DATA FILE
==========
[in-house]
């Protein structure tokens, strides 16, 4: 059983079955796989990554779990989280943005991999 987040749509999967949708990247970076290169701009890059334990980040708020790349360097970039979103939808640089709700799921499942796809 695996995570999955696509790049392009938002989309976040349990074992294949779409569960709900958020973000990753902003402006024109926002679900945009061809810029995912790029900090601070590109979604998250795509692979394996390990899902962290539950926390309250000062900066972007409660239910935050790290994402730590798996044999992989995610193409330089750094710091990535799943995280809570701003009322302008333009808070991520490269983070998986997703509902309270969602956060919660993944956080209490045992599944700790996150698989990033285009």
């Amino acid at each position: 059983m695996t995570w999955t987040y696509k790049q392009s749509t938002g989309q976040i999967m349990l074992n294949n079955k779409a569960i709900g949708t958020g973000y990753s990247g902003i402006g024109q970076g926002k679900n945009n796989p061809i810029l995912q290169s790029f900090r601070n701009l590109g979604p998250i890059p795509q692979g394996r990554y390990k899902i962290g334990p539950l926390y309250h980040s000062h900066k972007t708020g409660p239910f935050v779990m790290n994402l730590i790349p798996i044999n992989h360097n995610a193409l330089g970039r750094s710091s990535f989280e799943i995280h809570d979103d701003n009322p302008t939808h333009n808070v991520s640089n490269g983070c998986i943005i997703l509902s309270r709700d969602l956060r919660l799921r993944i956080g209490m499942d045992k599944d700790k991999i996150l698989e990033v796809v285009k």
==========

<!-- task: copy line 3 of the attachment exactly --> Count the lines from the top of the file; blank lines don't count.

């Amino acid at each position: 059983m695996t995570w999955t987040y696509k790049q392009s749509t938002g989309q976040i999967m349990l074992n294949n079955k779409a569960i709900g949708t958020g973000y990753s990247g902003i402006g024109q970076g926002k679900n945009n796989p061809i810029l995912q290169s790029f900090r601070n701009l590109g979604p998250i890059p795509q692979g394996r990554y390990k899902i962290g334990p539950l926390y309250h980040s000062h900066k972007t708020g409660p239910f935050v779990m790290n994402l730590i790349p798996i044999n992989h360097n995610a193409l330089g970039r750094s710091s990535f989280e799943i995280h809570d979103d701003n009322p302008t939808h333009n808070v991520s640089n490269g983070c998986i943005i997703l509902s309270r709700d969602l956060r919660l799921r993944i956080g209490m499942d045992k599944d700790k991999i996150l698989e990033v796809v285009k």